Over the past few weeks, New York Times tech journalist David Pogue has been singled out as someone with a conflict of interest to the extent that he makes a living publishing books about tech software like OS X, while at the same time, he’s tasked with objectively reviewing them.
Two weeks ago, the Times itself published an article detailing Pogue’s conflicting obligations, and he’s also been called out by some well-known Internet trolls like Dan Lyons and Jason Calacanis. Most recently, pundits criticized Pogue’s interview with Apple CEO Steve Jobs following Apple’s media event on September 9th, alleging that Pogue’s questions were soft.
A few days ago, Pogue sat down with This Week In Tech ringleader Leo Laporte for an enlightening discussion, and Pogue addressed head on many of the allegations that have been tossed his way as of late.
“Since when have I ever billed myself as a journalist? Since when have I ever billed myself as a journalist?….I am not a reporter. I’ve never been to journalism school. I don’t know what it means to bury the lede. Okay I do know what it means. I am not a reporter. I’ve been an opinion columnist my entire career…..I try to entertain and inform.”
When pressed by Laporte over the Times article detailing his book publishing career, Pogue observed that his position is hardly unique.
“In point of fact this is a problem with the industry. And not so much me alone….It’s about context. Dwight [Silverman] admitted to you that he writes for the Houston Chronicle. And he wrote a Windows book at the same time that he was writing about Windows for the paper. ….and Ed Baig, who writes for an even bigger newspaper than I do, he writes for USA Today, the equivalent column, he wrote Macs for Dummies, Palm Pre: The Missing Manual, he wrote an iPhone book at the same time as he was reviewing those. Walt Mossberg of The Wall Street Journal makes, I think The New Yorker said, $1 million a year off of the D Conferences, where Steve Jobs and Bill Gates make exclusive appearances, the very guys whose products he reviews.”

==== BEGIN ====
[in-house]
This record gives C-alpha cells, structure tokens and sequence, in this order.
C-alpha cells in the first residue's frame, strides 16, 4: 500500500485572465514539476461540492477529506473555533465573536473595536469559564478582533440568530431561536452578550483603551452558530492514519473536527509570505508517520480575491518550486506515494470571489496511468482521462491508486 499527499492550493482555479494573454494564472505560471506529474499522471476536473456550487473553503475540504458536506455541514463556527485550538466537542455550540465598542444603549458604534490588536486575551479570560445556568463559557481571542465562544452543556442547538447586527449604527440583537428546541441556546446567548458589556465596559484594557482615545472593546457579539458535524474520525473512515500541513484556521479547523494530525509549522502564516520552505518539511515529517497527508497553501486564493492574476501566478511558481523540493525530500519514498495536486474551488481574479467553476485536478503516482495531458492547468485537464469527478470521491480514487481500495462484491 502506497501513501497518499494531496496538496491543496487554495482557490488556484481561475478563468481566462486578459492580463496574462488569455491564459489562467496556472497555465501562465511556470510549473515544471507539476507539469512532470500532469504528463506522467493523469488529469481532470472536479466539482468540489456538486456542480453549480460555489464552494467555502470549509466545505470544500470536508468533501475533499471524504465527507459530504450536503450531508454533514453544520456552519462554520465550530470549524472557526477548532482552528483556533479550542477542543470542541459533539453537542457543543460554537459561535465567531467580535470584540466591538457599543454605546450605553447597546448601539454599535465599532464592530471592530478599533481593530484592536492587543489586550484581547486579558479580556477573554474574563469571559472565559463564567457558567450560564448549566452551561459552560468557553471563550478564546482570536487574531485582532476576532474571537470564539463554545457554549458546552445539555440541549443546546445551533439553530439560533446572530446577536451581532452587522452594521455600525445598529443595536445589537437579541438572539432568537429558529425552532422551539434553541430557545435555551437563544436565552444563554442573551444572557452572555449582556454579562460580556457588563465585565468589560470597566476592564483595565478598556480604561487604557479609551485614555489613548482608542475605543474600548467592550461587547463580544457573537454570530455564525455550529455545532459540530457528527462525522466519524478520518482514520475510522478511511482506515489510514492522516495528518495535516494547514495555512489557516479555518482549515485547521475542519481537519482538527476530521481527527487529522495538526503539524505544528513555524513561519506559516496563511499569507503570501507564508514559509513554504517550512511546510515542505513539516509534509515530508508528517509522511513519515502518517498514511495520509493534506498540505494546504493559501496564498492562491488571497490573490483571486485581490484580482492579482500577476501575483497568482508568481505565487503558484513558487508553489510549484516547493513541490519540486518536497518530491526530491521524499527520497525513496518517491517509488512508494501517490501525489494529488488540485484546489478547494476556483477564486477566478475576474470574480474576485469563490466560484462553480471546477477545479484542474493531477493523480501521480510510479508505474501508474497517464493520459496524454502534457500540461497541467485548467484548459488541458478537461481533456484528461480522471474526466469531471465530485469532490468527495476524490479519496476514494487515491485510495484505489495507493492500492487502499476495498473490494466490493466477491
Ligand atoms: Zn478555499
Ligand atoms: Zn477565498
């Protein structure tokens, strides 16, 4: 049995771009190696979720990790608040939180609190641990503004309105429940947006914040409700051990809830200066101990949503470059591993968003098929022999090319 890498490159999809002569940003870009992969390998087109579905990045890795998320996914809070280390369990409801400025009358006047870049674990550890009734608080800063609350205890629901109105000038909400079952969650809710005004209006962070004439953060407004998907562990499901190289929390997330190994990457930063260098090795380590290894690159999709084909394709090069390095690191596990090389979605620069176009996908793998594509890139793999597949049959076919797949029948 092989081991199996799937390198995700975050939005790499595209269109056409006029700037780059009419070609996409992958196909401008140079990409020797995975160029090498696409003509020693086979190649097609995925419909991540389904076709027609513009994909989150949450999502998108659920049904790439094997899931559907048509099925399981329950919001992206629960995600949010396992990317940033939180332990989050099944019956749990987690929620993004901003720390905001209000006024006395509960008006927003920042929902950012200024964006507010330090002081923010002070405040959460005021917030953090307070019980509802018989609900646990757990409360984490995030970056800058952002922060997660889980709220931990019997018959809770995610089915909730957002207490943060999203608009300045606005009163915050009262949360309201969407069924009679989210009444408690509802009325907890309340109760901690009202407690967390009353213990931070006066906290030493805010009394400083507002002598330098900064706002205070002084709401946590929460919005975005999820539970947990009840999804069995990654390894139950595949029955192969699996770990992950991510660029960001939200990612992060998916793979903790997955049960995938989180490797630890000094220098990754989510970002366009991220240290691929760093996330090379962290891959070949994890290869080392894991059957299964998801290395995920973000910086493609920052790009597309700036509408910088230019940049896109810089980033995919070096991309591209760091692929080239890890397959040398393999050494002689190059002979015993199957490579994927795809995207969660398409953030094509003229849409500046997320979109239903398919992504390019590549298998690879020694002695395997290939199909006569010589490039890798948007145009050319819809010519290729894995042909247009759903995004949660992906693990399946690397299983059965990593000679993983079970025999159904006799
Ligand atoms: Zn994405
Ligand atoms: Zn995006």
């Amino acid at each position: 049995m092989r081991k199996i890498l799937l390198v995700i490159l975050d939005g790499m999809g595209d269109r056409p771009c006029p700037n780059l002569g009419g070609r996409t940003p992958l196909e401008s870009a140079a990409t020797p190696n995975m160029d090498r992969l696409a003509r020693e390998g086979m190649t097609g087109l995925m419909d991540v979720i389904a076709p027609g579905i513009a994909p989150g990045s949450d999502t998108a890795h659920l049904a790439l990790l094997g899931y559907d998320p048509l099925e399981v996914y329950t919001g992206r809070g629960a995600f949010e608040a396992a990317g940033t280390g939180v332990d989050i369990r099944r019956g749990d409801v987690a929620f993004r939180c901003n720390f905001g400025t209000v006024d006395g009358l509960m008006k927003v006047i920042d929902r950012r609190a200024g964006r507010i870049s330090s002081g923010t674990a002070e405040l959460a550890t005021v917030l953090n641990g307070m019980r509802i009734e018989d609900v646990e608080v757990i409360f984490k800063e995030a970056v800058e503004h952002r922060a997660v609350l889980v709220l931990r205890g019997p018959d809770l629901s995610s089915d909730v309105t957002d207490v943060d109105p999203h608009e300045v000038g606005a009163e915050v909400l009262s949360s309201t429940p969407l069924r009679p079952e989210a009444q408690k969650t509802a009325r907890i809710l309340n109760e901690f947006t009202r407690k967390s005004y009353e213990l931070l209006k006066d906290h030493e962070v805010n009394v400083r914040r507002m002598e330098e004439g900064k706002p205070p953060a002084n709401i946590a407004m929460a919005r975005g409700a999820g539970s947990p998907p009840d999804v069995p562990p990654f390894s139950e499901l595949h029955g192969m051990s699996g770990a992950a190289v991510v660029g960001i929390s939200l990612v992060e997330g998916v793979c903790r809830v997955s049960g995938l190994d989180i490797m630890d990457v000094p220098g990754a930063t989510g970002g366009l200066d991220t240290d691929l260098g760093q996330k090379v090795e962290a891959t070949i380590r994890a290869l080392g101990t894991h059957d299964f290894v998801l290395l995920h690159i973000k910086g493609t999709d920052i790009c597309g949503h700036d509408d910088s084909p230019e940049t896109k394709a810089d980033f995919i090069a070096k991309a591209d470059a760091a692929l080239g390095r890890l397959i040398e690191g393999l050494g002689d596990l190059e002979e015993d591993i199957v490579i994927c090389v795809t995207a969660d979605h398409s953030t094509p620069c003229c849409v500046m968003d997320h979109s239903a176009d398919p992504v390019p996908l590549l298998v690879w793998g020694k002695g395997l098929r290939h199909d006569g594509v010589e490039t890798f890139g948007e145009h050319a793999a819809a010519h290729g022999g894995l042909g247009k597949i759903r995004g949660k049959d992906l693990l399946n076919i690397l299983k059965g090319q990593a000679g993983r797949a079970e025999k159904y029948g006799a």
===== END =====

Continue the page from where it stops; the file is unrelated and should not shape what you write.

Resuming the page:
Good points all-around, and it seems that the only reason David Pogue has been taken to task is precisely because of the trolling of Internet blowhards like Calacanis and Lyons, two dimwits who care more about publicity than anything else. Well, to be fair, Calacanis probably cares more about money than publicity, but that’s whole another story.
“So it’s a growing problem. You’d probably have a hard time finding someone who doesn’t have a problem like this. I’m not going to say there’s no visible conflict of interest. Obviously there is one. The only thing I can say in my defense is – our defense – is, does that conflict of interest affect the writing? Does it affect the conclusions?”
Interestingly, Pogue went on to say that he’s brought up the idea to his editors many times before of disclosing his publishing career to his readers, only to have his suggestion fall on deaf ears.
“I’ve frequently said why don’t we disclose the book in the column and for nine years that’s been shot down because it’s like, “Dude, you can’t advertise yourself!” It’s like putting a plug in the column. And you know what? I am sorry to tell you guys this, but now that the plug is going to appear in each column it’s going to raise the book sales.”
Even more interesting is Pogue’s admission that he’s offered to recuse himself from writing reviews on products such as OS X and Windows 7 that were going to be the focus of Missing Manual books he was planning on writing. Again, Pogue’s editors didn’t see a need for him to do so.
“I’ve said I could take those weeks off from the Times, you could get someone else to write it. Their feeling is that at this point readers are sort of expecting my voice and they know me.”
Personally, I’ve been reading Pogue’s writing since 1993 and have never noticed any sort of bias, and you can bet that he would have been called out years ago if there was any hint that he was posturing in order to increase book sales at the expense of objectivity.